1 Answer me when I call, O God of my righteousness!
You have given me relief when I was in distress.
Be gracious to me and hear my prayer!
2 O men, how long shall my honor be turned into shame?
How long will you love vain words and seek after lies? Selah
3 But know that the Lord has set apart the godly for himself;
the Lord hears when I call to him.
4 Be angry, and do not sin;
ponder in your own hearts on your beds, and be silent. Selah
5 Offer right sacrifices,
and put your trust in the Lord.
6 There are many who say, “Who will show us some good?
Lift up the light of your face upon us, O Lord!”
7 You have put more joy in my heart
than they have when their grain and wine abound.
8 In peace I will both lie down and sleep;
for you alone, O Lord, make me dwell in safety.
Prayer is an important theme in this Psalm of David. It begins with the plea, “Answer me when I call” (verse 1). Again, “hear my prayer!” Then, “the Lordhears when I call to him” (verse 3). It’s an amazing picture of fellowship. David talks to God and God hears David. And he keeps David. He sustains and guards him (Psalm 3:5; 4:8).
Now these are observations. They are all by the way of discovering what the text says. But don’t think we’re blank-slate readers. Jesus has let us in on an important tip: the whole Bible is about him (Luke 24:25–27; John 5:39, 46). So an integral part of discovering what this psalm means is seeing how it’s connected to our Lord.
Consider again the amazing picture of fellowship: that David prays and God hears him. This is evident in Psalm 3:4 as well. David cried to the Lord and he gets an answer. This access mirrors Psalm 2:8 where the Lord invites his Son (and King) to ask whatever he wants and it will be given to him. The common thread in these first few psalms is that God hears the prayers of his king and no enemy will stand in his way. The Lord hears and ensures his King’s dominion (Psalm 2:9–12). Though foes are many, the Lord lifts David’s head (Psalm 3:1–3). Even when he’s in great distress, David can trust in the Lord(Psalm 4:1–3).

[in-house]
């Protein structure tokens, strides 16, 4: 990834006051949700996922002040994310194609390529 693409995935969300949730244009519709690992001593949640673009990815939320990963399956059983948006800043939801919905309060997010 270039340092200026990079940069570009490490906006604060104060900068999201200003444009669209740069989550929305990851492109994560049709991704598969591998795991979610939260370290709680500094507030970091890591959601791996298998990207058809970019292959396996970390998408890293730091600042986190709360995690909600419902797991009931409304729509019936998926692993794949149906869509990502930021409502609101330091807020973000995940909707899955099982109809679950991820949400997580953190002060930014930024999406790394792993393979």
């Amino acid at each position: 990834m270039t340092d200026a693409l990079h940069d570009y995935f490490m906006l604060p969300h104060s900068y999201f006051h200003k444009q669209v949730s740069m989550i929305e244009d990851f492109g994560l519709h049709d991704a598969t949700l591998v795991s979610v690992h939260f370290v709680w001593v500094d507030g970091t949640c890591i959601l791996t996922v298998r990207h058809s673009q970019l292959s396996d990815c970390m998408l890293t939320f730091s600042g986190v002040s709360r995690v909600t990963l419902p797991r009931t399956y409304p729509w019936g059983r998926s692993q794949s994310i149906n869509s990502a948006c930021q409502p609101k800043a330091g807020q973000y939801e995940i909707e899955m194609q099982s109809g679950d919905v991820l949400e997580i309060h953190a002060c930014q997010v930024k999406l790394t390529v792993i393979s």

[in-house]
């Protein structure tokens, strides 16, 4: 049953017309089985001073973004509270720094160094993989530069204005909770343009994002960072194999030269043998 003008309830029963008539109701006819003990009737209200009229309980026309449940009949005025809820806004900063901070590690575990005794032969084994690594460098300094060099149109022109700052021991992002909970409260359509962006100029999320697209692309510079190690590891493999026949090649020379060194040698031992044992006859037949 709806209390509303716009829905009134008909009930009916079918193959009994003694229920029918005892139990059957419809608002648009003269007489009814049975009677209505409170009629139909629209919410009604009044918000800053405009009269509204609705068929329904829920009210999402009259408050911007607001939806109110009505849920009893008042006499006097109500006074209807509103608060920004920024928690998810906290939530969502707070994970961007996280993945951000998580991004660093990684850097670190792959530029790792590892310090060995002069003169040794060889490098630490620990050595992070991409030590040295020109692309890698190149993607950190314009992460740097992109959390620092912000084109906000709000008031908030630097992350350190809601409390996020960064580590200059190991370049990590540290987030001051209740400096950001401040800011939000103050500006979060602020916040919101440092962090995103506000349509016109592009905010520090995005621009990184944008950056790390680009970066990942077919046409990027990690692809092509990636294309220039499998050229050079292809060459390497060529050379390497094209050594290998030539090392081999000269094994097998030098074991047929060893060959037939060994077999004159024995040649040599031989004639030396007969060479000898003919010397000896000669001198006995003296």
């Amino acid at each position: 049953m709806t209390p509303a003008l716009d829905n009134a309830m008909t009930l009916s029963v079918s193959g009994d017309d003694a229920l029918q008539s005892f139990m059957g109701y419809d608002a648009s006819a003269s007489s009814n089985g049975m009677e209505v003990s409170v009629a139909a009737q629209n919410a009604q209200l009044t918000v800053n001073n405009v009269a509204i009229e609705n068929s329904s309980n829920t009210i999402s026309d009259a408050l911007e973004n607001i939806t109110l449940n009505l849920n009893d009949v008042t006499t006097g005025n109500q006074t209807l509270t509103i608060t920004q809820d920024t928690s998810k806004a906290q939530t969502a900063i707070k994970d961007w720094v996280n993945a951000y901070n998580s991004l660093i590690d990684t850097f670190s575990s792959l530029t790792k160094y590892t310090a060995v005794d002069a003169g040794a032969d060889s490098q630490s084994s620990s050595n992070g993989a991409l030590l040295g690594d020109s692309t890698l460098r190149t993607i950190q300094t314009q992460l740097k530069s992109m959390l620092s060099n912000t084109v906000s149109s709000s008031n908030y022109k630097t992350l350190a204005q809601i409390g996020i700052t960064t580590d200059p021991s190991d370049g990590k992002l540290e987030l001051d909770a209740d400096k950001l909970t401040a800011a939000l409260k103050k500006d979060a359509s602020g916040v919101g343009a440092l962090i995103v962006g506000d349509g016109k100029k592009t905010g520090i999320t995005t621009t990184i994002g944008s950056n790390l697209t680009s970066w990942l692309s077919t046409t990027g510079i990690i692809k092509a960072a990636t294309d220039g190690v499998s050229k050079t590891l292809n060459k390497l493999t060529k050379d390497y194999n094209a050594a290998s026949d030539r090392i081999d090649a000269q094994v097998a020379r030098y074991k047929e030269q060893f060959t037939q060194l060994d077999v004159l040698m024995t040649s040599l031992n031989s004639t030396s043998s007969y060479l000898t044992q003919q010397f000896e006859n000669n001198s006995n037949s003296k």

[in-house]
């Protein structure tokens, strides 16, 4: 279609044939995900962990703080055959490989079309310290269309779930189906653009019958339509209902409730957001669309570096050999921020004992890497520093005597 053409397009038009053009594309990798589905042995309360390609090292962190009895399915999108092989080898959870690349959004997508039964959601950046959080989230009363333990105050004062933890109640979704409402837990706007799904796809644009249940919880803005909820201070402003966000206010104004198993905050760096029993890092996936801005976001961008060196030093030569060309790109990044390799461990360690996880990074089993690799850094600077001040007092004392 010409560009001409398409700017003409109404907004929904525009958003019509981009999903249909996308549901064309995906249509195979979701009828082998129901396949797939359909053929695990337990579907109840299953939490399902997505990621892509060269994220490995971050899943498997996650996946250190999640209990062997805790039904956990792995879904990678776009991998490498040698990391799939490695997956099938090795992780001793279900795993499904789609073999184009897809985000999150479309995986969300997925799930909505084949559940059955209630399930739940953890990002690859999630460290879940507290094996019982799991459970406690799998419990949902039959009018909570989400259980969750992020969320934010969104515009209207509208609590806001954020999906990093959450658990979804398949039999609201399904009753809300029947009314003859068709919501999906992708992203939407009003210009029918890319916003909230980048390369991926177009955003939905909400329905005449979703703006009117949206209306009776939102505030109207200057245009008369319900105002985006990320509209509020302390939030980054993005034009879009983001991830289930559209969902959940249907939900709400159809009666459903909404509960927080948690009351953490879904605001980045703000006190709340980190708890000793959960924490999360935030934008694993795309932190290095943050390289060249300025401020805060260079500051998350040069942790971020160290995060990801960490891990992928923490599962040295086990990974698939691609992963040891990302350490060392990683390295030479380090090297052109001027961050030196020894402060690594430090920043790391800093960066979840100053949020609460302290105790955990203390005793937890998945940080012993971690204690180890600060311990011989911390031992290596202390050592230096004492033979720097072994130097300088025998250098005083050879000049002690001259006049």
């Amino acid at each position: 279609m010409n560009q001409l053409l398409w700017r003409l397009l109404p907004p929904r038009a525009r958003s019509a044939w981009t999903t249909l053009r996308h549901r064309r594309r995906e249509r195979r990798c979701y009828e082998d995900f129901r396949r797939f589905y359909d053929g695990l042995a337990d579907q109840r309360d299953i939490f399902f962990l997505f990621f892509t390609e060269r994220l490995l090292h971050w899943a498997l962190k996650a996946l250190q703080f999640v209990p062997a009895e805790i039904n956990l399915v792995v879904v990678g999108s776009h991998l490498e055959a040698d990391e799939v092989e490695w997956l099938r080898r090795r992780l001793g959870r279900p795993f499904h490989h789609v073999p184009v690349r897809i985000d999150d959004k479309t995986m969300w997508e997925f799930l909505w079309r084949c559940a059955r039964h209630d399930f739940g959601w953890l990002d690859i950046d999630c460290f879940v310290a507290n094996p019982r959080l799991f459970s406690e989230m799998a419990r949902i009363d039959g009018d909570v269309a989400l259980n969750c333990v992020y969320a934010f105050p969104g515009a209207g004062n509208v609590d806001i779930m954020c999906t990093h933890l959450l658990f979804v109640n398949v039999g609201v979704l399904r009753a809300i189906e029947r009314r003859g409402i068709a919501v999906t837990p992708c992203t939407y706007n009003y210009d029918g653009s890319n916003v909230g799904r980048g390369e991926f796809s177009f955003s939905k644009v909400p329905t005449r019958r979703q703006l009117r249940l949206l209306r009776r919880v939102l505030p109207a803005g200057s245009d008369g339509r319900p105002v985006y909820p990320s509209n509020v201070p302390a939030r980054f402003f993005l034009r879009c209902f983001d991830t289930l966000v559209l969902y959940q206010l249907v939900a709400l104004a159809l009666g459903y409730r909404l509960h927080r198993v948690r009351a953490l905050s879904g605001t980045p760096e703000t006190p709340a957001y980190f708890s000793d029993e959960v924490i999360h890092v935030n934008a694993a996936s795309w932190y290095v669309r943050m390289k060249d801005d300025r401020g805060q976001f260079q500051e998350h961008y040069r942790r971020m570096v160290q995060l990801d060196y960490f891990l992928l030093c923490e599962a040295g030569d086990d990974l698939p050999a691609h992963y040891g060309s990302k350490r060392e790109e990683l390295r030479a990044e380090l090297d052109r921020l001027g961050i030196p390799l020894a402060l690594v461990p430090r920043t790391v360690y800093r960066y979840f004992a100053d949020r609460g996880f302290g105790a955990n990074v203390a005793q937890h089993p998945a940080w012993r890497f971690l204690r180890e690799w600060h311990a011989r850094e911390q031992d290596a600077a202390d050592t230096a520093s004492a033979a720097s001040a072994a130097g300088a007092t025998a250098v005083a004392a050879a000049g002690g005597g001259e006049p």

David is undoubtedly a pointer to Jesus. The eternal kingdom promised in2 Samuel 7:13 sets in motion a greater longing for the Messiah to come. David will have a son who is king forever (and it’s not Solomon). We begin to see that God’s fulfillment of his promised Messiah is wrapped up with his faithfulness to David. God cuts off David’s enemies because he is keeping his promise about Jesus (2 Samuel 7:9; 8:1–13, 14). And this is why David is able to trust God amid his enemies in Psalm 4.
David indeed has enemies, but he says not to sin. Be angry, sure, be agitated or perturbed, but do not sin. David knows the promise and he trusts the Lord. Therefore, being the model of a faithful Israelite, he offers right sacrifices (Psalm 4:5). He believes. God is enough for him. Material stuff turns immaterial. Circumstances, come what may. His joy is in the Lord who keeps him (Psalm 4:7–8). David’s faith — his trust that the Lord will keep his promise of an eternal throne (i.e., the reign of Jesus) — propelled him fearless when distress abounded. That’s what is happening in Psalm. That is what it means.